- Teaching the importance of being good digital citizens is now a necessity, and a variety of resources and tools are available to guide educators on what standards that learning must meet, Ed Tech: Focus on K-12 reports.
- Educators serve as role models for students in interpreting the media, as highlighted by a recent Common Sense Media survey which found that while students prefer to get their news online, 48% trust their teachers over news organizations — a stat that drives home the importance of lessons in verifying suspect stories with other sources.
- Additionally, students can learn about the consequences of actions taken online via plagiarism-detecting browser plug-ins, like Plagly for Chrome, and lessons in privacy and security can help them have a hand in practices protecting their information while teaching them how to avoid becoming victims.
The digitization of the classroom via devices and other ed tech tools has made digital citizenship a basic education requirement. Following an election year where fake news is alleged to have impacted the outcome, there's a greater need for educators to teach students to think critically about what they read online, as well as how to identify a credible source. Additionally, with end users being one of the greatest threats to cybersecurity, teaching them how to avoid phishing scams and other vulnerabilities offers a two-fold benefit to schools by lessening the threat of being compromised via a student account. Focusing on end-users has become especially popular in higher ed.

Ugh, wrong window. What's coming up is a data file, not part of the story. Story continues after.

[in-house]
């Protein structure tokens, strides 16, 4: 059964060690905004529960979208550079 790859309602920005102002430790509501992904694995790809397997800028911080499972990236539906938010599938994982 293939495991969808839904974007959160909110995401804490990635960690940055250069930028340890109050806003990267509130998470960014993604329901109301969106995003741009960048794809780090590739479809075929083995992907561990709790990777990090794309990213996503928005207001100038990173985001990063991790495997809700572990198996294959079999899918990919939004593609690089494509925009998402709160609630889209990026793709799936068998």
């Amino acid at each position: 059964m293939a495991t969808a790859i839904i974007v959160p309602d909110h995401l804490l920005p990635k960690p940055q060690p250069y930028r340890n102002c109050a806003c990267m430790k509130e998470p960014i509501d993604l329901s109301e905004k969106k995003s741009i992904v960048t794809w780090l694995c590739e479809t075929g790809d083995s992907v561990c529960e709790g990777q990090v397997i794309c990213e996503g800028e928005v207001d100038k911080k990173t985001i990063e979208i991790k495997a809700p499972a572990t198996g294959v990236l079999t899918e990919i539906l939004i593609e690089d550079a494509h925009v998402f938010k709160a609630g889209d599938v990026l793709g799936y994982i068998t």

While many digital citizenship lessons have begun falling on the shoulders of librarians/media specialists, educators should also work to recognize opportunities in their daily curriculum to make and strengthen the connection.